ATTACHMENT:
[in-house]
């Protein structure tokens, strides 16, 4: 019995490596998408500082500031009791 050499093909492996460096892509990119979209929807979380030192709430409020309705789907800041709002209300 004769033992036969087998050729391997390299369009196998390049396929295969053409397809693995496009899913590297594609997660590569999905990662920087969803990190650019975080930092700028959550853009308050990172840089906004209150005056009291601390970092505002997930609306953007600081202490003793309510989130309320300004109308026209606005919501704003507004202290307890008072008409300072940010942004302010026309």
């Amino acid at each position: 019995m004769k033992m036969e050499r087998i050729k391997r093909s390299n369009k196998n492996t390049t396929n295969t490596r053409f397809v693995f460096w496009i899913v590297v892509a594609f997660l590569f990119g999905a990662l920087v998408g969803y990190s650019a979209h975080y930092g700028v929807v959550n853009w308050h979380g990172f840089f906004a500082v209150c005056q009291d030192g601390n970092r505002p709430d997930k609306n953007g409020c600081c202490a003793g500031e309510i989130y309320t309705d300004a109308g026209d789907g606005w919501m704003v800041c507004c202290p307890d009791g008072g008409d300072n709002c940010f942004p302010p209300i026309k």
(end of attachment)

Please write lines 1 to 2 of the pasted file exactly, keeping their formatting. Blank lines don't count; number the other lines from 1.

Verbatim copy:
[in-house]
């Protein structure tokens, strides 16, 4: 019995490596998408500082500031009791 050499093909492996460096892509990119979209929807979380030192709430409020309705789907800041709002209300 004769033992036969087998050729391997390299369009196998390049396929295969053409397809693995496009899913590297594609997660590569999905990662920087969803990190650019975080930092700028959550853009308050990172840089906004209150005056009291601390970092505002997930609306953007600081202490003793309510989130309320300004109308026209606005919501704003507004202290307890008072008409300072940010942004302010026309």